Handysize tonnage has been taken off the Continent to ECSA at rates ranging between US$ 10,000-11,000 daily. For USG destination the rate should be closer to US$ 7,000 daily for 32-37,000dwt vessels. Union InVivo keeps quoting 25,000mt wheat from Immingham to Algeria with a couple of restrictions applying at load port, which coupled with a loading rate of only 6,000mt daily could propel the rate close to US$ 30/mt. Sentiment in the Black Sea area is still favouring the owners. Thus a rate indicated of US$ 12,500 daily for a 34,000dwt vessel for a trip from Central Med via Black Sea to Egypt Med is not surprising at all. Cargoes to the East and India/PG range remain the most difficult to cover. Grain charterers should regret earlier neglect to fix the first best possible candidate for 25-30,000mt peas to India including Calcutta. The next suitable vessel will be much more expensive, brokers are convinced.

October 03, 2013 09:59 AM

The secondhand market continues on a high level regardless of the BDI losing steam but without a Capesize on the list at the moment although surely there is no lack of interested buyers. Nearly all vessels changing hand this week are under the age of ten as modern tonnage is high esteemed by investors. In the first nine months of the year 50% of all dry bulkers in the S&P market were in the Handysize and Handymax sector. More than 30% of all transactions in this size, which is 145 ships, were related to ladies from 10,000 up to 40,000dwt. Looking at the asset values for the five-year old vessels the Capesizes remain on last seen levels while the Panamaxes are up about US$ 150,000 week-on-week, the Supras gained some US$ 60,000 and the smaller Handys are increasing by some US$ 80,000. 

October 02, 2013 08:38 AM

In the East Chinese Golden Week holidays are certainly having an impact on the all over activity, but it is not believed to derail the general upward trend. Owners of 35,000dwt tonnage keep holding out for US$ 10,000 daily for short period with delivery in Australia. From EC India 56,000dwt tonnage was proposed at US$ 12,000 daily for a trip to China, and for going back to India owners of 55,000dwt vessels are holding out for US$ 13,000 daily plus a bonus of almost US$ 180,000 lumpsum from Indonesia with redelivery EC India. A 350k dwt vessel was taken at US$ 9,000 daily for 2 laden legs with delivery South China. Considering the overall improved sentiment owners of 27,000dwt tonnage feel invited to talk US$ 8,000 daily for a NoPac round voyage. Rice charterers are may find it difficult to cover 25-30,000mt from Kohsichang and Kakinada to 1-2 ports in West Africa. A couple of owners appeared uninterested at much below US$ 60/mt, brokers say.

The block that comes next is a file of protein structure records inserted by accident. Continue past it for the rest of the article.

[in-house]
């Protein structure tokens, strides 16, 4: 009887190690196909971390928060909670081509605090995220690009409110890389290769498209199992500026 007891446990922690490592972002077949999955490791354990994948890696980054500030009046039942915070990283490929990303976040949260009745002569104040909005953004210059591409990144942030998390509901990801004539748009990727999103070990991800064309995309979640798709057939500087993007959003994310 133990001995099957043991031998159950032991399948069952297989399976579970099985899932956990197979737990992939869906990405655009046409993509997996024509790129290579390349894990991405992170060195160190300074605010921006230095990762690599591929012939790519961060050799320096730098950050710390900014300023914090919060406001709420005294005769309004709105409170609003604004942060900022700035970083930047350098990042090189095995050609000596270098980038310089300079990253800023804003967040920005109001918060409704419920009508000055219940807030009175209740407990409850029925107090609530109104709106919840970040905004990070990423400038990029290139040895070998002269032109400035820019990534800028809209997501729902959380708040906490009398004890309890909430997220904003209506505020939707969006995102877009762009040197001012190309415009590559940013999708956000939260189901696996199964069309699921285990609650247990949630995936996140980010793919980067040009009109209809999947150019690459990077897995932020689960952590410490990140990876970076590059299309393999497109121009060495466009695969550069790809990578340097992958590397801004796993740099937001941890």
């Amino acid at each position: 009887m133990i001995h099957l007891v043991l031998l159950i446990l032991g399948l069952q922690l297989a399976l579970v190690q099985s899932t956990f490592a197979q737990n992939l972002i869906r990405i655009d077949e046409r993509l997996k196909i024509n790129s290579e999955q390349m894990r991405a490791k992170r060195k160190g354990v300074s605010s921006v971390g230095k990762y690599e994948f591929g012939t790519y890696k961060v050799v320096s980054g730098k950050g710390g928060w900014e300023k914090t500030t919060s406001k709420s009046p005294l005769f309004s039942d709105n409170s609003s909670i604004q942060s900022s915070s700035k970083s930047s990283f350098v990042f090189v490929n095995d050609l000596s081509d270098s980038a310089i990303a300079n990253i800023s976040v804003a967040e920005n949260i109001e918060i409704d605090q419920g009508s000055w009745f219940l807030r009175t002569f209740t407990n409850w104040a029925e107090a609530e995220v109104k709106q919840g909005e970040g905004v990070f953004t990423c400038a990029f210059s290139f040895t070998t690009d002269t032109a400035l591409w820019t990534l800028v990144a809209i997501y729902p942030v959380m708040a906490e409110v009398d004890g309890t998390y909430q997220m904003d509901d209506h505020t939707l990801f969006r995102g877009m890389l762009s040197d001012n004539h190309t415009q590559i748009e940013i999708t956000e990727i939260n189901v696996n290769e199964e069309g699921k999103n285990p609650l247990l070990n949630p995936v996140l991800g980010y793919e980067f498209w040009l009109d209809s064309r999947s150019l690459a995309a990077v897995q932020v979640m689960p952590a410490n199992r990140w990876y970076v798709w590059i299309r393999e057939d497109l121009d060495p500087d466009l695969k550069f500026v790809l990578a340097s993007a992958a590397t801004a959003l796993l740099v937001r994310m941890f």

October 01, 2013 06:37 AM

Just ahead of the Chinese Golden Week holidays the spot freight rates out of Asia showed a further substantial downfall as per latest Shanghai Containerized Freight Index (SCFI) with a total decrease of the index of 5.5%. A hoped for boom expected before the holidays didn’t realized. On the major routes the slump is much more than last week with Shanghai-to-Europe down by 12.6% to US$ 765/TEU and Shanghai-to-Med losing 11.3% to US$ 837/TEU. From Asia-to-PG/Red Sea the rates are even down by 21.8% to US$ 598/TEU. On the trans-Pacific routes the decrease is less but still notably more than last week with Asia-to-USWC down by 2.9% to US$ 1,837/FEU and Asia-to-USEC losing 1.3% to US$ 3,252/FEU. The secondary trade lanes are also heading south this week with Shanghai-to-South America dropping by 9.6% to US$ 719/TEU, Shanghai-to-East/West Africa down by 1.6% to US$ 1,932/TEU and Shanghai-to-South Africa indicating 1.3% less to US$ 757/TEU at the moment. 

September 30, 2013 06:07 AM

More freight rate losses for the Caspian, albeit not as intense as last week. Shipments of steel from Russian ports have slowed down a bit, thus freight levels are now down around US$ 0.25/mt. It is also said that demand from Iran for steel and grain has slowed down affecting the rates as well. There is a lower amount of vessels in the region however, saving the rates from falling further. There is a slight surplus of vessels at the Astrakhan port. On average, the cost for grain hauling has fell by US$ 0.5/mt, and shipments in 2-3,000mt lots from Kamyshin to Amirabad are fixing in the US$ 45-48/mt range. A source in the region is predicting that in a couple of weeks there will be an increase of river grain shipments towards Iran, although. 

September 27, 2013 06:00 AM

The freight derivatives started the week going further upward but towards the week’s end the rally slowed down and settled for the Q4 at somewhat lower levels. Finally the dry bulkers seem to emerge from the painful depths and – at least seasonally – reversing their fortunes. All depends now on the macro economic trends in the world as well as the political situation. Especially China will remain in the focus as the country counts for more than one third of all iron ore, coal and grain shipments according to recent data published by Clarkson Plc and next year’s economic growth of the country is forecasted to slowdown to about 7.4%. The International Monetary Fund recently has cut its forecast for global economic growth to 3.1% in 2013 expecting a 3.8% increase in 2014. Although the rate of increase of the dry bulker fleet is slowing a sound balance between supply and demand is still not in sight.